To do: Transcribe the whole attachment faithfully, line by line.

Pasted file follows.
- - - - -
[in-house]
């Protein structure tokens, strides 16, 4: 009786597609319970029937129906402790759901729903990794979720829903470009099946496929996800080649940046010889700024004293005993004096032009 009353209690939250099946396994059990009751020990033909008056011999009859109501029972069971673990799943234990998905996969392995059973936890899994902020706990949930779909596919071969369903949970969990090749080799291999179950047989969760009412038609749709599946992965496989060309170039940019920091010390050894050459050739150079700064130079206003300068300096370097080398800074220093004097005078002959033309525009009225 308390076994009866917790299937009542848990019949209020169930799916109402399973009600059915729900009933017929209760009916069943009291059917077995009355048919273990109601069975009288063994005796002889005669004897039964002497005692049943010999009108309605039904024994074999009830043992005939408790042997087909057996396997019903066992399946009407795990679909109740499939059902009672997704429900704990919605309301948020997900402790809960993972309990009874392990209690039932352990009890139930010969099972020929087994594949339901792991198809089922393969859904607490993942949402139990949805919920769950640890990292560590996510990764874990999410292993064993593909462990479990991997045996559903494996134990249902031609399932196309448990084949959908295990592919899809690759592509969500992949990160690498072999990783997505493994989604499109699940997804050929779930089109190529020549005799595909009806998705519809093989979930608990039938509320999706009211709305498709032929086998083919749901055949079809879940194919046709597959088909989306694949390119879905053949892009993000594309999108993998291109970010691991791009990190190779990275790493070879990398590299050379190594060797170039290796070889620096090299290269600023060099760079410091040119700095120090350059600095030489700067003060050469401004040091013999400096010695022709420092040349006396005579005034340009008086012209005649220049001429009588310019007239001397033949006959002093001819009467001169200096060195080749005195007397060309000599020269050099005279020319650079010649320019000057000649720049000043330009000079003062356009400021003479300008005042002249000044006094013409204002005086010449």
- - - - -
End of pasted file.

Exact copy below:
[in-house]
């Protein structure tokens, strides 16, 4: 009786597609319970029937129906402790759901729903990794979720829903470009099946496929996800080649940046010889700024004293005993004096032009 009353209690939250099946396994059990009751020990033909008056011999009859109501029972069971673990799943234990998905996969392995059973936890899994902020706990949930779909596919071969369903949970969990090749080799291999179950047989969760009412038609749709599946992965496989060309170039940019920091010390050894050459050739150079700064130079206003300068300096370097080398800074220093004097005078002959033309525009009225 308390076994009866917790299937009542848990019949209020169930799916109402399973009600059915729900009933017929209760009916069943009291059917077995009355048919273990109601069975009288063994005796002889005669004897039964002497005692049943010999009108309605039904024994074999009830043992005939408790042997087909057996396997019903066992399946009407795990679909109740499939059902009672997704429900704990919605309301948020997900402790809960993972309990009874392990209690039932352990009890139930010969099972020929087994594949339901792991198809089922393969859904607490993942949402139990949805919920769950640890990292560590996510990764874990999410292993064993593909462990479990991997045996559903494996134990249902031609399932196309448990084949959908295990592919899809690759592509969500992949990160690498072999990783997505493994989604499109699940997804050929779930089109190529020549005799595909009806998705519809093989979930608990039938509320999706009211709305498709032929086998083919749901055949079809879940194919046709597959088909989306694949390119879905053949892009993000594309999108993998291109970010691991791009990190190779990275790493070879990398590299050379190594060797170039290796070889620096090299290269600023060099760079410091040119700095120090350059600095030489700067003060050469401004040091013999400096010695022709420092040349006396005579005034340009008086012209005649220049001429009588310019007239001397033949006959002093001819009467001169200096060195080749005195007397060309000599020269050099005279020319650079010649320019000057000649720049000043330009000079003062356009400021003479300008005042002249000044006094013409204002005086010449």